Here the treacherous nature of sin manifests itself clearly. It begins underground, unnoticed. The fire is stirred up, the dough is kneaded, and the baker sleeps. Then the appropriate moment arrives and the flames flare up high. Unscrupulous people take their chance, kill the king and another sits on the throne. What the baker and the assassin have in common in this imagery is that – after having made the necessary preparations – they both wait until the moment of action has arrived. In all this, there is no thought of God present. There is no one calling to the LORD.
“Make the king glad” (verse 3) means that they make him happy by giving him wine in order to be able to kill him all the more easily. They use lies to get the rulers at the feast they organize. To celebrate a feast, the rulers always can appreciate that. Whether there is a valid reason for it, does not matter. Even less does it matter if it is a feast where also the LORD can be. If only something can be celebrated. After all, life is one big celebration. But the rulers do not realize how hatred burns in the hearts of those they are invited by.
The metaphor of verse 4 is not so easy to understand. What is clear, however, is that the adulterous behavior of the people is compared to an oven that continues to burn, without new food being given to it. It indicates the attitude, the mind of their hearts, which is aimed at giving in to every lust that arises. We can take their adulterous behavior literally. One can also think of a behavior that is equal to that of the nations around them. They think only of their own advantage.
If the rulers do not provide this, they must be eliminated. The preparation for that can possibly be seen in the kneading of the dough. People’s thinking must be made ripe. The baker, which is he who has prepared his plan, tries to convince the people. He deludes them about how much benefit it will bring if the king is put aside. This is in line with the hatred the people have for their king. When their thoughts have been influenced in this way, “until it is leavened”, the time is ripe to strike.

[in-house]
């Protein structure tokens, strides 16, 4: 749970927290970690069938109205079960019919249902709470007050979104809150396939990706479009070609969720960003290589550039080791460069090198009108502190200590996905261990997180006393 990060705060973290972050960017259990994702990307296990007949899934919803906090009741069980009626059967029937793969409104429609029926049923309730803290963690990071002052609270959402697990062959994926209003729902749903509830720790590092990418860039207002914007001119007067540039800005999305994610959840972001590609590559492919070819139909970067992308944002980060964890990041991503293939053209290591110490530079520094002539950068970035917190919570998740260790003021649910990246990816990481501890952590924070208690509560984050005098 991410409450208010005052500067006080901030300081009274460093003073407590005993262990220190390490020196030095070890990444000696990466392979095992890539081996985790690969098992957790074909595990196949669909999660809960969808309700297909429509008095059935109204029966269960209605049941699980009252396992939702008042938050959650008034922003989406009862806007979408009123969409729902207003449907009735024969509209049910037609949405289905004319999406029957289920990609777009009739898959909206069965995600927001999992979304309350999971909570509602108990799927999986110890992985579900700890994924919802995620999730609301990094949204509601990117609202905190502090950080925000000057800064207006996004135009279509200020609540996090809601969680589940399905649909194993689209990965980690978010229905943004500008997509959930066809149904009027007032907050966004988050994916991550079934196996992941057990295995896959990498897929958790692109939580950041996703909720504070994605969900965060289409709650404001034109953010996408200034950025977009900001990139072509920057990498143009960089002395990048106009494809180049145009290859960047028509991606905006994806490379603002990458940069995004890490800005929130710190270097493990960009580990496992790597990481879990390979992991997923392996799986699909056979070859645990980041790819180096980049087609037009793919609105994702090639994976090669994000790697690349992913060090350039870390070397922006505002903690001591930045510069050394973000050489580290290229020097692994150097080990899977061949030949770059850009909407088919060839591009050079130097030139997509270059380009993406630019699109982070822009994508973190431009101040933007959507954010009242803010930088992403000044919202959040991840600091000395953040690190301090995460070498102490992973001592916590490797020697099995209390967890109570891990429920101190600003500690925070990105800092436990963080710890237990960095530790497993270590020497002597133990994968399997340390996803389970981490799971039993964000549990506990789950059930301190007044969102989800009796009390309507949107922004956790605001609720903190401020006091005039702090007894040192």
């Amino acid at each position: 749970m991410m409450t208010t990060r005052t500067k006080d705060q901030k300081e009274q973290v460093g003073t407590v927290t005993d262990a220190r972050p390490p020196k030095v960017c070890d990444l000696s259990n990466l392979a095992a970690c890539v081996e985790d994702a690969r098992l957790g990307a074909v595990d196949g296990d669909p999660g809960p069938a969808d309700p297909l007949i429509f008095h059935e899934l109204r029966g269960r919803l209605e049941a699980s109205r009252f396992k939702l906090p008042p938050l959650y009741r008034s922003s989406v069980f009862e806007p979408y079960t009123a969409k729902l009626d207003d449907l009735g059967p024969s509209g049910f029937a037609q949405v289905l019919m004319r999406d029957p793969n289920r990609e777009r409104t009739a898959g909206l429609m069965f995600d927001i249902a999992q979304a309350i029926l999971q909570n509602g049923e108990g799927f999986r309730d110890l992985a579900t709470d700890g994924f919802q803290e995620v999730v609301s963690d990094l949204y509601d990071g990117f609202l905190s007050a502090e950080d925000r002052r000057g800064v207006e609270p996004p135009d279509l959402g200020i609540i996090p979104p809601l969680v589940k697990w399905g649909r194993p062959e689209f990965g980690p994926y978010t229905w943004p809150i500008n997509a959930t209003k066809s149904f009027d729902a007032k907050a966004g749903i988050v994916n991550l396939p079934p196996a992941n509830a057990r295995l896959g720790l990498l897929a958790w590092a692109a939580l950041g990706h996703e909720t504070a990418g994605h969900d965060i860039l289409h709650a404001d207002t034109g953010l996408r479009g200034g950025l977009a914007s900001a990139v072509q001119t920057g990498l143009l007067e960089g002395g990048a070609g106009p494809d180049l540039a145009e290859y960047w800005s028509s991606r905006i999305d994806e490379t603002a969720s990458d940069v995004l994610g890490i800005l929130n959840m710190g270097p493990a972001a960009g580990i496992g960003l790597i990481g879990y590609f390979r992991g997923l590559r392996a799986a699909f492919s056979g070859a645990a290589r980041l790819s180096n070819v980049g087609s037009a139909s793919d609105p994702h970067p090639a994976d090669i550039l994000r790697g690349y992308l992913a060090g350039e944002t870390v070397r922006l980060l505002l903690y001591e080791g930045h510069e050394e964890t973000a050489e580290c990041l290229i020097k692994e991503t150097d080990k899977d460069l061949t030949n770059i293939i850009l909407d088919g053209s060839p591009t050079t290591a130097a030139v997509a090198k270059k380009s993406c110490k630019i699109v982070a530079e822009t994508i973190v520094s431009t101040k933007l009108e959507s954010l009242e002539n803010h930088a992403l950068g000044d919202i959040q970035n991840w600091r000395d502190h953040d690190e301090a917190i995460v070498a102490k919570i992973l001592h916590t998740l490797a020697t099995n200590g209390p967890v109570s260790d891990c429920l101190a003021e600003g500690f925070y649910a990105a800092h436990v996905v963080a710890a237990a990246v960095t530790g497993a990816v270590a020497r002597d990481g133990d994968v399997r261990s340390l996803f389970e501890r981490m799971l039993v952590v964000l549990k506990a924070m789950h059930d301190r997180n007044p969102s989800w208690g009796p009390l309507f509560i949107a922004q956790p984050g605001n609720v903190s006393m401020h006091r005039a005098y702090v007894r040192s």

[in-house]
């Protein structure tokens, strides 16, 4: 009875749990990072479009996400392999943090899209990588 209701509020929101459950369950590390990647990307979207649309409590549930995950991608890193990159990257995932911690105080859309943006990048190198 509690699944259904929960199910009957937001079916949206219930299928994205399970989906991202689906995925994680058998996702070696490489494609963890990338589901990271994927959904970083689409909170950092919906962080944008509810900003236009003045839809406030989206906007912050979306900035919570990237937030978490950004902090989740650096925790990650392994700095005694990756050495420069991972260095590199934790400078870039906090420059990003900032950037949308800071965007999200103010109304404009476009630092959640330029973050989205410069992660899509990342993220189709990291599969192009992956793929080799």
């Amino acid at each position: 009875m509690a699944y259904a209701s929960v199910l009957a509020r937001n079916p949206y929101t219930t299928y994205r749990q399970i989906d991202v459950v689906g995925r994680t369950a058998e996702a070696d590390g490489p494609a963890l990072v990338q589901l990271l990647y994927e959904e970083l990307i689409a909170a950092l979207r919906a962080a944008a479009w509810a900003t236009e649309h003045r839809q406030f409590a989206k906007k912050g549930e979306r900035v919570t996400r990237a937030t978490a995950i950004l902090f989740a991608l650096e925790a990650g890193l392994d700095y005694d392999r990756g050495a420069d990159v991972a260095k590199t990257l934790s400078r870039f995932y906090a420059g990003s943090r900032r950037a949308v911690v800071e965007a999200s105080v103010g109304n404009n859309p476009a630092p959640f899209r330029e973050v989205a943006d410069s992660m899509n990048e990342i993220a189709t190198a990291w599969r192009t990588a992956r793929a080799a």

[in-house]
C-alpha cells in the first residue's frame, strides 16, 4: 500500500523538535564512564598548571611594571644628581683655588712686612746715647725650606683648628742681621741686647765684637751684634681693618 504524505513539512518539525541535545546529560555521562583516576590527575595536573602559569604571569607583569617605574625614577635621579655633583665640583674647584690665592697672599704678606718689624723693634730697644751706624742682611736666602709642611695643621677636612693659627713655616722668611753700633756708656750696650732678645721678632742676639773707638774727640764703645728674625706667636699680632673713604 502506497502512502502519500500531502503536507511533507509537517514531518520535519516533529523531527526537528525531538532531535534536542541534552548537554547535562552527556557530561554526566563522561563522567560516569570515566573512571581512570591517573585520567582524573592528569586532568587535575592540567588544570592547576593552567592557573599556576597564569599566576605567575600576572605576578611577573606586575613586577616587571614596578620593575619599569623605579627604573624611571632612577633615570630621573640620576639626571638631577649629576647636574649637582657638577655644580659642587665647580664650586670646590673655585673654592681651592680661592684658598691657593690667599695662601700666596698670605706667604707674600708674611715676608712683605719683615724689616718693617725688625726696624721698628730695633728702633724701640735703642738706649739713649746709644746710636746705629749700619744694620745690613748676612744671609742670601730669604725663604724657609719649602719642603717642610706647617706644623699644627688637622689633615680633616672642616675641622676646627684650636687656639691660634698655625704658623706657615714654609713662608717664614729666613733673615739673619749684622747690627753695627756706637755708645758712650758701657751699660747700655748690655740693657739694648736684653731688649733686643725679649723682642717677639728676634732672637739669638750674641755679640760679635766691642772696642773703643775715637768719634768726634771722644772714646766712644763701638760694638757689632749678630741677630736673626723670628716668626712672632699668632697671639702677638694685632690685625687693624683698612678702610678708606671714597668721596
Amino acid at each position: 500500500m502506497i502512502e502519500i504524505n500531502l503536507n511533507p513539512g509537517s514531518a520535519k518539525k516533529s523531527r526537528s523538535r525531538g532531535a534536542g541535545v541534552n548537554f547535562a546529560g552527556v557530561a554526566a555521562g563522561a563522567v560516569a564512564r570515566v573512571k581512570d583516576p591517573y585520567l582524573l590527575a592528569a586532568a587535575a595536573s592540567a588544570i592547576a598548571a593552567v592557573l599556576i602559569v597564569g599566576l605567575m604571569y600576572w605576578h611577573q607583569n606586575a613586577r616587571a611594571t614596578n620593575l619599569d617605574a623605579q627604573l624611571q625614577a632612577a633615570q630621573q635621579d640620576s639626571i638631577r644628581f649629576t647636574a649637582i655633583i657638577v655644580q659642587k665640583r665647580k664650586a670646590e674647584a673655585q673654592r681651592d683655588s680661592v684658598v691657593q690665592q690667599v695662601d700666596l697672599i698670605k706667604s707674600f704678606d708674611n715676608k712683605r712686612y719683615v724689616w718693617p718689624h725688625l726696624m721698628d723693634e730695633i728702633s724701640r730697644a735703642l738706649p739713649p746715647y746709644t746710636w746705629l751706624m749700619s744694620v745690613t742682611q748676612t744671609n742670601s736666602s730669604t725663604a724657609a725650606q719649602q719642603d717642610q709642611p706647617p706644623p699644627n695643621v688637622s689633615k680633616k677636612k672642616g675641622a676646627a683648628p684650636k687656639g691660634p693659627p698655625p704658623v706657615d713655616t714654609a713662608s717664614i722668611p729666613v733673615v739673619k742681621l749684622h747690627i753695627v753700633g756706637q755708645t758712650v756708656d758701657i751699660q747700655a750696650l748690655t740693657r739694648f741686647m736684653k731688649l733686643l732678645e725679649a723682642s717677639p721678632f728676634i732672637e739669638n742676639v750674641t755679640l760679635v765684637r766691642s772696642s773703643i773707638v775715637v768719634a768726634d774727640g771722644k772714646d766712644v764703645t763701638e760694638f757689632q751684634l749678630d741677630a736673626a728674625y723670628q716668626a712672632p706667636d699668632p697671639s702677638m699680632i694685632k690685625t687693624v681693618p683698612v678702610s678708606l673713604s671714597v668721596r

Perhaps some people even think they are doing God a favor by killing their king. The mixing of idolatry with a service to God is, however, aptly expressed in the mixing of the leaven – in the Bible always a picture of something sinful – with the dough made from the fruit of the land given by God. The Lord Jesus shows with the picture of the leaven that false doctrine will permeate the whole Christianity (Mt 13:33).
5 Drunkenness and Kingship
5 On the day of our king, the princes became sick with the heat of wine;
He stretched out his hand with scoffers,
Talking about “our king” seems to be an indication that Hosea is a subject of the ten tribes realm. “The day” can be a birthday or some other kind of day of remembrance. The fact that they want to get their rulers drunk says a lot about the moral state of the people of God. Whoever makes someone deliberately drunk, certainly a ruler, calls God’s judgment upon himself (Hab 2:15). It also says a lot about the moral condition of the king who allows himself to be drunk. The king himself is responsible (Pro 31:3-4).